It’s part of an old song about “signs” — and it’s an old story at the North Carolina General Assembly. Billboard companies are using their money-fueled connections to rig state law in their favor.
The billboard lobby is pushing another bad bill to tear down trees, as well as local rules that protect those trees and keep signs from getting in your face. House Bill 645 is up for final votes in the House and Senate this week.
Critics have called HB 645 a “wish list” of state law changes pursued by the billboard lobby. They include expanding billboard owners’ ability to demand compensation from local governments for rules restricting their signs, demand that trees obscuring their signs be cut even on public property, and the right to convert their signs to flashing or automatically changing formats without restriction.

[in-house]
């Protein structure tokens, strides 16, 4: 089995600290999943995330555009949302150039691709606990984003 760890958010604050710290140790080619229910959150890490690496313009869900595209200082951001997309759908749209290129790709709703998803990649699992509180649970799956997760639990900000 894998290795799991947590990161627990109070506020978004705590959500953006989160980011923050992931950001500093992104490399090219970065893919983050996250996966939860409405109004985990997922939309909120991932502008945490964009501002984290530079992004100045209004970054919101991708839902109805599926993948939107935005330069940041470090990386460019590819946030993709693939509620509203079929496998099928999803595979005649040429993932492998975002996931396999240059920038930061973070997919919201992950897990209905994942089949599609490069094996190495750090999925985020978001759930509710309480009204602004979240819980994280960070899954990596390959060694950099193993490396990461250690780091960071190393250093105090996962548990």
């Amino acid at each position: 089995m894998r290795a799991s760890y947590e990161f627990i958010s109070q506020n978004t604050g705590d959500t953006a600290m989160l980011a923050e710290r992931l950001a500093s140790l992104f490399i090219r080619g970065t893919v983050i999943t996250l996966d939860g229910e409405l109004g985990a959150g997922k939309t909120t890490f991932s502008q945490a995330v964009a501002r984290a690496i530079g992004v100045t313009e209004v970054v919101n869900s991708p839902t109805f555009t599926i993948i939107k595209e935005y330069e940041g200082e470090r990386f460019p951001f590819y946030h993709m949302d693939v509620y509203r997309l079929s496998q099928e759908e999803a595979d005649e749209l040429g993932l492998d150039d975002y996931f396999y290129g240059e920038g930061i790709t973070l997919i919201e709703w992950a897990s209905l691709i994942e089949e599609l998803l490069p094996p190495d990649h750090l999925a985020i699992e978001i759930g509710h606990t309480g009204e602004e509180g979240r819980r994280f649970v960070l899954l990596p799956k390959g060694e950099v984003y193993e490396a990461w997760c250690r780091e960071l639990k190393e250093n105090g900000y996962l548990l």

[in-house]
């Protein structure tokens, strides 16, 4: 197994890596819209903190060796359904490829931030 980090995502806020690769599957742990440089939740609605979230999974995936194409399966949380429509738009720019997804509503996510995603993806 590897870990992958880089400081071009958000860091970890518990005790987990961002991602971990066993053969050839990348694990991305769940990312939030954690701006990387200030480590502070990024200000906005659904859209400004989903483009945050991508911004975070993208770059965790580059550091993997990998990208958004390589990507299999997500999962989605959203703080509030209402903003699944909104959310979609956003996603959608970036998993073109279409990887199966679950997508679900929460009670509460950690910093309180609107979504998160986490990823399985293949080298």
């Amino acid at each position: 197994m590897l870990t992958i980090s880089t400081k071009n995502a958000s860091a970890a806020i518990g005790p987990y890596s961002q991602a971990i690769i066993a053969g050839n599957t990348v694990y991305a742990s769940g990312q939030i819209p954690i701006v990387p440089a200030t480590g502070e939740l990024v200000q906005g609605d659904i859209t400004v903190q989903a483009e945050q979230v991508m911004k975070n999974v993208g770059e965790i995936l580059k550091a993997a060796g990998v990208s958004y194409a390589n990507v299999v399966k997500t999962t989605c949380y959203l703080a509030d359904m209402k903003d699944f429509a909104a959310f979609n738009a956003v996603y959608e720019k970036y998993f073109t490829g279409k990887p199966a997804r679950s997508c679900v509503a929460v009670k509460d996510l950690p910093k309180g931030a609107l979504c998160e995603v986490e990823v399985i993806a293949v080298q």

Under HB 645 as amended by the Senate, flashing billboards could distract drivers and jeopardize their safety. As for green scenery? Boring. And local governments which speak for citizens who want their community roadways to not become a blinking, flashing mess? Forget about your rights — the “rights” of the billboard industry are more important.
The House was set to vote on the Senate’s amended version of the bill last week, but it was later withdrawn, and the vote rescheduled for August 6. That’s a good sign that the changes may lack the votes to pass the House.
NCLCV urges House members to vote NO on HB 645, in order to “safeguard the natural environment, local decision-making authority, and driver safety in our state.”
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